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Chapter 7: Generating Funds Part 2 Meg Giddings. 3 Types of Individual Fundraising A) Annual Giving: campaigns run each year soliciting past and new donors.

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Presentation on theme: "Chapter 7: Generating Funds Part 2 Meg Giddings. 3 Types of Individual Fundraising A) Annual Giving: campaigns run each year soliciting past and new donors."— Presentation transcript:

1 Chapter 7: Generating Funds Part 2 Meg Giddings

2 3 Types of Individual Fundraising A) Annual Giving: campaigns run each year soliciting past and new donors B) Major Giving: donations that are earmarked for a identified purpose from a specific donor C) Planned Giving: donations received by the nonprofit following a donor’s death

3 A) Annual Giving Campaigns 11 Components of a Successful Annual Campaign 1.Solid volunteer campaign leaders and support from agency staff 2.Organization 3.Appropriate yet challenging goals 4. Different approaches for donors of different levels of giving 5. Preparation and Planning 6. Comprehensive training for volunteers 7. Well-defined time-table and schedule 8. Regular reports, checks and balances 9. Ability to donate online 10. Method of recognizing volunteers and donors 11. Solicitation of lifetime donors Source: Andreasen & Kotler, 2003, p. 203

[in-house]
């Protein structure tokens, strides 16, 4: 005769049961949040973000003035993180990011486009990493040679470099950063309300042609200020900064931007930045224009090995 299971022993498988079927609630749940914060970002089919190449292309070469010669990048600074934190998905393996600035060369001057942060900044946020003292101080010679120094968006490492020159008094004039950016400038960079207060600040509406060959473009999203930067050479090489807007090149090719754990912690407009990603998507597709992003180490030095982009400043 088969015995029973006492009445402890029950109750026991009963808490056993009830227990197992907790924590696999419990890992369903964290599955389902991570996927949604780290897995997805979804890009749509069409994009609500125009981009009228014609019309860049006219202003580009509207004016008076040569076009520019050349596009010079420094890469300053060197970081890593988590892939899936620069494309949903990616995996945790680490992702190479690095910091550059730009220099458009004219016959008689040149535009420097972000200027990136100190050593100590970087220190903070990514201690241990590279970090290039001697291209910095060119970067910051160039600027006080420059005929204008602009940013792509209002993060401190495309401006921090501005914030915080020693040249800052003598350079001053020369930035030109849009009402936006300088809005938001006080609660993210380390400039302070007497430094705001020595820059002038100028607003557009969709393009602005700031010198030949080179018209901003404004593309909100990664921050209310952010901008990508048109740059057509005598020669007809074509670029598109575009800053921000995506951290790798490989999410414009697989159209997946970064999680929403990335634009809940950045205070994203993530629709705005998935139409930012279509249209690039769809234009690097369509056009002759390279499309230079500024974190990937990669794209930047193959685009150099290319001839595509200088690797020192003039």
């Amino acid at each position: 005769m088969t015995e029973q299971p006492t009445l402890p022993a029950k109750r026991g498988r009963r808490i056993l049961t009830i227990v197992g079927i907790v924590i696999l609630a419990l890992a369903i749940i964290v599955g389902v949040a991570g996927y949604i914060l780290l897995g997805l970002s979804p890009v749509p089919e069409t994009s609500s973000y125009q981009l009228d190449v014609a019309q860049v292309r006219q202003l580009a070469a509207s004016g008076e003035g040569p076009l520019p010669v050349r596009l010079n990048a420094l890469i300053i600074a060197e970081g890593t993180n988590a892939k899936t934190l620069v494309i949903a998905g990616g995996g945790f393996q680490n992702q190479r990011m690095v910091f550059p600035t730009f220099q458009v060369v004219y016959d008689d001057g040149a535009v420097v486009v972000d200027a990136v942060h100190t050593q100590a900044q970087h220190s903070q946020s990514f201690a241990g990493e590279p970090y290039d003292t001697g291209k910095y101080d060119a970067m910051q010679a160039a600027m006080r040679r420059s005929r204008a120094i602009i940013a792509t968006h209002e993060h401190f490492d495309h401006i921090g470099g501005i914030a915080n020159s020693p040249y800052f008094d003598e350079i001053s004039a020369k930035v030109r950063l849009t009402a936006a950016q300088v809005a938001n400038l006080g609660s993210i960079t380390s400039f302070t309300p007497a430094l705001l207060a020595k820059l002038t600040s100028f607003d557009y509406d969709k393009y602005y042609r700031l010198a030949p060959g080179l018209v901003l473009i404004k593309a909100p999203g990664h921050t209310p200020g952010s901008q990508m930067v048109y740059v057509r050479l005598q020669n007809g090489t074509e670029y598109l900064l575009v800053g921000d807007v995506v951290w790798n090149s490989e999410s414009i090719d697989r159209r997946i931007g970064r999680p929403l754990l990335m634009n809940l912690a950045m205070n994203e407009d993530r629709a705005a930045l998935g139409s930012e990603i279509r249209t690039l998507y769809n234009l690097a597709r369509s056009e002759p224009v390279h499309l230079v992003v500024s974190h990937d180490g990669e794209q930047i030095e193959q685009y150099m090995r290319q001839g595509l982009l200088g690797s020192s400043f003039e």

4 1) Volunteer Leadership and Staff Support Volunteers The organizers and leaders of the campaign Generally board members High profile position Requires significant dedication to the task Staff Responsible for provide statistics and other information needed by volunteers Provide methods for monitoring progress of campaign and volunteers

5 2) Organization Created multiple approaches to fundraising – should be orderly and rational Approach potential donors via: Phones Postal Service Face to Face Contacts Fundraisers Internet contacts (e.g. email, agency website) (Source: Andreasen & Kotler, 2003)

6 3) Set Appropriate Yet Reasonable Campaign Goals Establish total campaign goal and progress goals (e.g. quarterly goals, monthly goals) Characteristics of effective goals: Realistic Motivate campaign workers Unambiguous and well-defined Allow progress monitoring by volunteers Clearly assign responsibilities to volunteers involved (Source: Andreasen & Kotler, 2003, p. 204)

7 4) Donors at Different Levels Should be Approached Differently Differentiate donors by: 1) How much effort and solicitation should be applied to the donor Based on potential donor’s ability to give 2) Type of approach used to solicit donations Smaller donors may be approached in less personal ways (i.e., group mailings) than large donors (i.e., personal visits)

8 5) Preparation and Planning Research on donors and collection of donor lists are critical – know potential donors Consideration of donor lists should be intensive and detailed Establishes a path for the campaign Allows for planning and projection for the entire campaign

9 6) Utilize Comprehensive Training Train campaign workers to educate donors about the nonprofit, but also focus on how giving to the nonprofit will positively benefit the donor Volunteers should be aware of cutoff dates and should have enough information to monitor progress during the campaign Should be aware of short-term goals and be prepared to provide progress data 7) Set a well-defined schedule and time-table